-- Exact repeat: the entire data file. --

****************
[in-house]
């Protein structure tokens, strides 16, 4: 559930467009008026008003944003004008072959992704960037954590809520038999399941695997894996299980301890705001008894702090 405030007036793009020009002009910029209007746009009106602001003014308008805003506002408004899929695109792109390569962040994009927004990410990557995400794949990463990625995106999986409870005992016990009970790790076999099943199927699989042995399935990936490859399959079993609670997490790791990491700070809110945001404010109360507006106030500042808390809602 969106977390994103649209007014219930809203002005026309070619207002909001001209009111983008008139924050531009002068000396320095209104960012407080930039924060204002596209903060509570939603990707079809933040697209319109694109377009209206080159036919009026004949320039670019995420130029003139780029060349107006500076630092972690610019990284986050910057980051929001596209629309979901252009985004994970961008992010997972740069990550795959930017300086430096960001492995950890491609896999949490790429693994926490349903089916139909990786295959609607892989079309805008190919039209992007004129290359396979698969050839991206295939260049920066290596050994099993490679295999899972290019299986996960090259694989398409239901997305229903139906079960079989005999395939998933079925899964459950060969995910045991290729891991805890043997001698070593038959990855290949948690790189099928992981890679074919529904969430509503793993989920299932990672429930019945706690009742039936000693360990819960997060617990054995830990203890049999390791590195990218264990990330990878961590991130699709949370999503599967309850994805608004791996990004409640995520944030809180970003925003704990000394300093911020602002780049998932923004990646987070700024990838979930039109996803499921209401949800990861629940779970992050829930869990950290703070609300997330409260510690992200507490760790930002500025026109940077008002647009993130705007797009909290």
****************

[in-house]
């Protein structure tokens, strides 16, 4: 559930467009008026008003944003004008072959992704960037954590809520038999399941695997894996299980301890705001008894702090 405030007036793009020009002009910029209007746009009106602001003014308008805003506002408004899929695109792109390569962040994009927004990410990557995400794949990463990625995106999986409870005992016990009970790790076999099943199927699989042995399935990936490859399959079993609670997490790791990491700070809110945001404010109360507006106030500042808390809602 969106977390994103649209007014219930809203002005026309070619207002909001001209009111983008008139924050531009002068000396320095209104960012407080930039924060204002596209903060509570939603990707079809933040697209319109694109377009209206080159036919009026004949320039670019995420130029003139780029060349107006500076630092972690610019990284986050910057980051929001596209629309979901252009985004994970961008992010997972740069990550795959930017300086430096960001492995950890491609896999949490790429693994926490349903089916139909990786295959609607892989079309805008190919039209992007004129290359396979698969050839991206295939260049920066290596050994099993490679295999899972290019299986996960090259694989398409239901997305229903139906079960079989005999395939998933079925899964459950060969995910045991290729891991805890043997001698070593038959990855290949948690790189099928992981890679074919529904969430509503793993989920299932990672429930019945706690009742039936000693360990819960997060617990054995830990203890049999390791590195990218264990990330990878961590991130699709949370999503599967309850994805608004791996990004409640995520944030809180970003925003704990000394300093911020602002780049998932923004990646987070700024990838979930039109996803499921209401949800990861629940779970992050829930869990950290703070609300997330409260510690992200507490760790930002500025026109940077008002647009993130705007797009909290």